Lili takes the wedding ring to Marc and tells him that every little girl has to wake up from her girlish dreams. She has decided to leave the carnival. On her way out, she is stopped by the voices of Carrot Top and Reynardo, who ask her to take them with her. As they embrace her, she finds they are shaking. She remembers there is somebody behind the curtain and pulls it away to see Paul. Instead of telling her how he feels, he tells her of the agents’ offer. She confronts him about the difference between his real self, seemingly incapable of love, and his puppets. He tells her he is the puppets, a creature of many facets and many flaws. He concludes by telling her, “This is business.” “Not any more,” retorts Lili, who walks away.

Walking out of town, she imagines that the puppets, now life-size, have joined her. As she dances with each puppet in turn, they all turn into Paul. Coming back to reality, Lili runs back to the carnival and into Paul’s arms. They kiss passionately as the puppets applaud.

Leslie Caron – Lili Daurier
Mel Ferrer – Paul Berthalet
Jean-Pierre Aumont – Marc
Zsa Zsa Gabor – Rosalie
Kurt Kasznar – Jacquot
Amanda Blake – Peach Lips
Alex Gerry – Proprietor
Ralph Dumke – Mr. Corvier
Wilton Graff – Mr. Tonit
George Baxter – Mr. Enrique

The New York Times included it in their 2004 Guide to the Best 1,000 Movies Ever Made,[5] as did Angie Errigo and Jo Berry in a 2005 compilation of Chick Flicks: Movies Women Love.[6]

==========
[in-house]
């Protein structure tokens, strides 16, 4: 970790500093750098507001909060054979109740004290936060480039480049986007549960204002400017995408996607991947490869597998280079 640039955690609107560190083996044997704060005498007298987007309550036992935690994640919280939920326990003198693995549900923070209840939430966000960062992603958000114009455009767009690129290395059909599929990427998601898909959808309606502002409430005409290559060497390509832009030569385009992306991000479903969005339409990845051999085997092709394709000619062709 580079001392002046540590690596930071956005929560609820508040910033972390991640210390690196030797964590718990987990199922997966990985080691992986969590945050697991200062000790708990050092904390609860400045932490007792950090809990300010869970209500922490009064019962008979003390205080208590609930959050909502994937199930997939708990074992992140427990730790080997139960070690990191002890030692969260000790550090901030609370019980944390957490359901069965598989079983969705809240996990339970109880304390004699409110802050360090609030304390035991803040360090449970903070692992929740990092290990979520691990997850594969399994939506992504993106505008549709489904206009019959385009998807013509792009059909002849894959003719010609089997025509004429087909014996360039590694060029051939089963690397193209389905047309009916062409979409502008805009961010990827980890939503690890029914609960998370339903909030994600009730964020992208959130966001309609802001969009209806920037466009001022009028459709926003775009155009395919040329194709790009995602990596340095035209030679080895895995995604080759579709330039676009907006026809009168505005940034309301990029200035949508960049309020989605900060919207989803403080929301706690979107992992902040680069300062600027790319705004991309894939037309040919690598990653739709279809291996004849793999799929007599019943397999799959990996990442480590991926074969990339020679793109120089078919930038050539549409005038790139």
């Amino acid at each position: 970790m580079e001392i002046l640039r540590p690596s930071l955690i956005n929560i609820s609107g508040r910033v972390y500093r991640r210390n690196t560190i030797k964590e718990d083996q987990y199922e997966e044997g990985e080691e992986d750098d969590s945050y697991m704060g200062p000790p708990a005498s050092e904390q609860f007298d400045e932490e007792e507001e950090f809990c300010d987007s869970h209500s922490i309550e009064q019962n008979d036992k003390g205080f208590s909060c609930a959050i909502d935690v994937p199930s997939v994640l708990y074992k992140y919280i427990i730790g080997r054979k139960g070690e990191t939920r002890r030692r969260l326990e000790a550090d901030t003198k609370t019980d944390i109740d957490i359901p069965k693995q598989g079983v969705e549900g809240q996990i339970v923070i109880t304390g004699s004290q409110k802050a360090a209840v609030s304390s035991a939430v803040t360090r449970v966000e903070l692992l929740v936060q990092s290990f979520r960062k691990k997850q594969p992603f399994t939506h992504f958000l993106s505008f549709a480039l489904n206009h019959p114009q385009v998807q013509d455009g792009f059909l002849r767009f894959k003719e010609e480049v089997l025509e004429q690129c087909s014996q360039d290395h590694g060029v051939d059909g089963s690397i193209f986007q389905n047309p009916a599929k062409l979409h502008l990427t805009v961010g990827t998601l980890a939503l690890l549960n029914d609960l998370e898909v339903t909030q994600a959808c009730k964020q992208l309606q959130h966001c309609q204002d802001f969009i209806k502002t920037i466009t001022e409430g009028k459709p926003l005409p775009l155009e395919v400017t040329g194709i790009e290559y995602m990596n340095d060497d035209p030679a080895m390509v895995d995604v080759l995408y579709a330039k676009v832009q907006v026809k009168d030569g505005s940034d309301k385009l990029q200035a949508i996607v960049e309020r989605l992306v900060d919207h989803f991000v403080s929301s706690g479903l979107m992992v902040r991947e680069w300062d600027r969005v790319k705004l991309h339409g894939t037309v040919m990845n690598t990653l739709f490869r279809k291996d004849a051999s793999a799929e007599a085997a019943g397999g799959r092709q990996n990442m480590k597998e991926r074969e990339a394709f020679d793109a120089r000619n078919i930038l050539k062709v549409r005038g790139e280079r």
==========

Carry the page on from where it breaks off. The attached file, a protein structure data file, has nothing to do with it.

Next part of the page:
Bosley Crowther, reviewing the movie at its opening, had nothing but praise for the movie, rejoicing that “at last Leslie Caron’s simplicity and freshness… have been captured again in the film.” He showered other encomia on Caron, calling her “elfin,” “winsome,” the “focus of warmth and appeal,” praising her “charm,” “grace,” “beauty,” and “vitality.” He said screenwriter Helen Deutsch had “put together a frankly fanciful romance with clarity, humor, and lack of guile,” and admires the choreographer, sets, music, and title song.

The movie was not universally liked, though; Pauline Kael called it a “sickly whimsy” and referred to Mel Ferrer’s “narcissistic, masochistic smiles.”

Walton and O’Rourke, famous in puppeteering circles, made the puppets. They mostly worked in cabarets and did not appear on television. Lili is the only known filmed record of their work. Walton and O’Rourke manipulated Marguerite and Reynardo, George Latshaw was responsible for Carrot Top, and Wolo handled Golo the Giant.[8] According to Kukla, Fran and Ollie director Louis Gomavitz, Burr Tillstrom was approached to create puppets for the film, but turned it down.[9]

The score was composed by Bronisław Kaper and conducted by Hans Sommer, with orchestrations by Robert Franklyn and Skip Martin. Kaper’s music received the Oscar for “Best Music, Scoring of a Dramatic or Comedy Picture.”

Lyrics for the song “Hi-Lili, Hi-Lo” were written by Helen Deutsch for her previously-published short story “Song of Love.” Kaper’s setting of the song was performed by Caron and Mel Ferrer in the film; the performance was released on record and reached # 30 on the charts.[10]

Four excerpts from the score were first issued by MGM Records at the time of the film’s release. The complete score was issued on cd in 2005, on Film Score Monthly records.